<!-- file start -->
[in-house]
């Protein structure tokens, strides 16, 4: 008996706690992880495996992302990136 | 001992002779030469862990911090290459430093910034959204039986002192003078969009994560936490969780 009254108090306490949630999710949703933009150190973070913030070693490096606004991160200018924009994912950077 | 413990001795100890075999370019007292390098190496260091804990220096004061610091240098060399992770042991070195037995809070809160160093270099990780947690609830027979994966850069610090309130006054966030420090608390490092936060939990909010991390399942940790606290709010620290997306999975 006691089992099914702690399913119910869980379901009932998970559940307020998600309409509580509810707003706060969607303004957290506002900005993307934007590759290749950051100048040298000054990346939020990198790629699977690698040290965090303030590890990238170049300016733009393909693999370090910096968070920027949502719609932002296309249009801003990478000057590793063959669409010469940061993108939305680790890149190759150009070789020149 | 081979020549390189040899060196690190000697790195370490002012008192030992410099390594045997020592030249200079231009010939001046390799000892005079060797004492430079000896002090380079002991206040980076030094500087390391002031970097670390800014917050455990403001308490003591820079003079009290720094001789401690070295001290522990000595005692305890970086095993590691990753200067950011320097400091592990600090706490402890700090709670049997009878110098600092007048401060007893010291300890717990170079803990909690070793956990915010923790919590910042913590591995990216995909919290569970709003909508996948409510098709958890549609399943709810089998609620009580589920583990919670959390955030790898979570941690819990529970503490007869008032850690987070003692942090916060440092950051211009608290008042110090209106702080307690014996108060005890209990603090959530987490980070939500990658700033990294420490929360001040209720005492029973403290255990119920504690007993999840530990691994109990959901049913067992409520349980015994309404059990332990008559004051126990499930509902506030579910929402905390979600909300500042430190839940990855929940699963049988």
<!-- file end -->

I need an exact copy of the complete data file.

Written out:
[in-house]
């Protein structure tokens, strides 16, 4: 008996706690992880495996992302990136 | 001992002779030469862990911090290459430093910034959204039986002192003078969009994560936490969780 009254108090306490949630999710949703933009150190973070913030070693490096606004991160200018924009994912950077 | 413990001795100890075999370019007292390098190496260091804990220096004061610091240098060399992770042991070195037995809070809160160093270099990780947690609830027979994966850069610090309130006054966030420090608390490092936060939990909010991390399942940790606290709010620290997306999975 006691089992099914702690399913119910869980379901009932998970559940307020998600309409509580509810707003706060969607303004957290506002900005993307934007590759290749950051100048040298000054990346939020990198790629699977690698040290965090303030590890990238170049300016733009393909693999370090910096968070920027949502719609932002296309249009801003990478000057590793063959669409010469940061993108939305680790890149190759150009070789020149 | 081979020549390189040899060196690190000697790195370490002012008192030992410099390594045997020592030249200079231009010939001046390799000892005079060797004492430079000896002090380079002991206040980076030094500087390391002031970097670390800014917050455990403001308490003591820079003079009290720094001789401690070295001290522990000595005692305890970086095993590691990753200067950011320097400091592990600090706490402890700090709670049997009878110098600092007048401060007893010291300890717990170079803990909690070793956990915010923790919590910042913590591995990216995909919290569970709003909508996948409510098709958890549609399943709810089998609620009580589920583990919670959390955030790898979570941690819990529970503490007869008032850690987070003692942090916060440092950051211009608290008042110090209106702080307690014996108060005890209990603090959530987490980070939500990658700033990294420490929360001040209720005492029973403290255990119920504690007993999840530990691994109990959901049913067992409520349980015994309404059990332990008559004051126990499930509902506030579910929402905390979600909300500042430190839940990855929940699963049988």